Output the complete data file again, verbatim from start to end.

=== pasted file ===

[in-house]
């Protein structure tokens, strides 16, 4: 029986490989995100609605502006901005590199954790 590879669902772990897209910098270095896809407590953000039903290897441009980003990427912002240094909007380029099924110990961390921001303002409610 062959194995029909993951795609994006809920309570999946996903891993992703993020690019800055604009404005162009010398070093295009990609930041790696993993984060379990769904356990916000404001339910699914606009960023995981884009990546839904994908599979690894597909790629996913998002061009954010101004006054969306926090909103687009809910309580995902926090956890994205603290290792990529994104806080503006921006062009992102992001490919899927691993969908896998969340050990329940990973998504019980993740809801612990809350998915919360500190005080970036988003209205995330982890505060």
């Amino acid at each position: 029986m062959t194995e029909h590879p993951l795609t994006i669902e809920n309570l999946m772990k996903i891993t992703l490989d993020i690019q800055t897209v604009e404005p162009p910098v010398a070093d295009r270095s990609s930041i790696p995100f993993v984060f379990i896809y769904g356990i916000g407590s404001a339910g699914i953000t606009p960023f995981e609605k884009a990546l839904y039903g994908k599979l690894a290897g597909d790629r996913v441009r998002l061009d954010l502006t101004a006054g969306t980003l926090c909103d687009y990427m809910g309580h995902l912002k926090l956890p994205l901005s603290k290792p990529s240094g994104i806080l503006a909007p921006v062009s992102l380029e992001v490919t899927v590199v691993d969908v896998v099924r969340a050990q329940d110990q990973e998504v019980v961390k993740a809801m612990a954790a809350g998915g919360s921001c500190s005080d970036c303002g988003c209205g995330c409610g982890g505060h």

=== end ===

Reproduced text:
[in-house]
């Protein structure tokens, strides 16, 4: 029986490989995100609605502006901005590199954790 590879669902772990897209910098270095896809407590953000039903290897441009980003990427912002240094909007380029099924110990961390921001303002409610 062959194995029909993951795609994006809920309570999946996903891993992703993020690019800055604009404005162009010398070093295009990609930041790696993993984060379990769904356990916000404001339910699914606009960023995981884009990546839904994908599979690894597909790629996913998002061009954010101004006054969306926090909103687009809910309580995902926090956890994205603290290792990529994104806080503006921006062009992102992001490919899927691993969908896998969340050990329940990973998504019980993740809801612990809350998915919360500190005080970036988003209205995330982890505060």
């Amino acid at each position: 029986m062959t194995e029909h590879p993951l795609t994006i669902e809920n309570l999946m772990k996903i891993t992703l490989d993020i690019q800055t897209v604009e404005p162009p910098v010398a070093d295009r270095s990609s930041i790696p995100f993993v984060f379990i896809y769904g356990i916000g407590s404001a339910g699914i953000t606009p960023f995981e609605k884009a990546l839904y039903g994908k599979l690894a290897g597909d790629r996913v441009r998002l061009d954010l502006t101004a006054g969306t980003l926090c909103d687009y990427m809910g309580h995902l912002k926090l956890p994205l901005s603290k290792p990529s240094g994104i806080l503006a909007p921006v062009s992102l380029e992001v490919t899927v590199v691993d969908v896998v099924r969340a050990q329940d110990q990973e998504v019980v961390k993740a809801m612990a954790a809350g998915g919360s921001c500190s005080d970036c303002g988003c209205g995330c409610g982890g505060h």